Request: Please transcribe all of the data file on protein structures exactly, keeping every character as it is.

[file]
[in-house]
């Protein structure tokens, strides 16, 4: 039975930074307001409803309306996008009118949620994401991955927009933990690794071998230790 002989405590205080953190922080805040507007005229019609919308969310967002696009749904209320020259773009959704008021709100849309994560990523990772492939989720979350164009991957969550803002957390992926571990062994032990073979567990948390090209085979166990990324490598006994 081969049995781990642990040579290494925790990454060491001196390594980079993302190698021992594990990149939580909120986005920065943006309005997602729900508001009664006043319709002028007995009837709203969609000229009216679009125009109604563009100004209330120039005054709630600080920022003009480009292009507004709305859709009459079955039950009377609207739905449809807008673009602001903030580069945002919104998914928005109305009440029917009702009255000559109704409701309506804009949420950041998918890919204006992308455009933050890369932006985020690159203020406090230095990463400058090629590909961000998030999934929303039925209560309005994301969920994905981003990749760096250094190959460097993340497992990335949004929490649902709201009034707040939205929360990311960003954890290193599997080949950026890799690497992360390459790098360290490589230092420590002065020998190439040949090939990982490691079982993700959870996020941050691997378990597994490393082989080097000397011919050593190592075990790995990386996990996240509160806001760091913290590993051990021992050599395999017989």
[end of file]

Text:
[in-house]
């Protein structure tokens, strides 16, 4: 039975930074307001409803309306996008009118949620994401991955927009933990690794071998230790 002989405590205080953190922080805040507007005229019609919308969310967002696009749904209320020259773009959704008021709100849309994560990523990772492939989720979350164009991957969550803002957390992926571990062994032990073979567990948390090209085979166990990324490598006994 081969049995781990642990040579290494925790990454060491001196390594980079993302190698021992594990990149939580909120986005920065943006309005997602729900508001009664006043319709002028007995009837709203969609000229009216679009125009109604563009100004209330120039005054709630600080920022003009480009292009507004709305859709009459079955039950009377609207739905449809807008673009602001903030580069945002919104998914928005109305009440029917009702009255000559109704409701309506804009949420950041998918890919204006992308455009933050890369932006985020690159203020406090230095990463400058090629590909961000998030999934929303039925209560309005994301969920994905981003990749760096250094190959460097993340497992990335949004929490649902709201009034707040939205929360990311960003954890290193599997080949950026890799690497992360390459790098360290490589230092420590002065020998190439040949090939990982490691079982993700959870996020941050691997378990597994490393082989080097000397011919050593190592075990790995990386996990996240509160806001760091913290590993051990021992050599395999017989």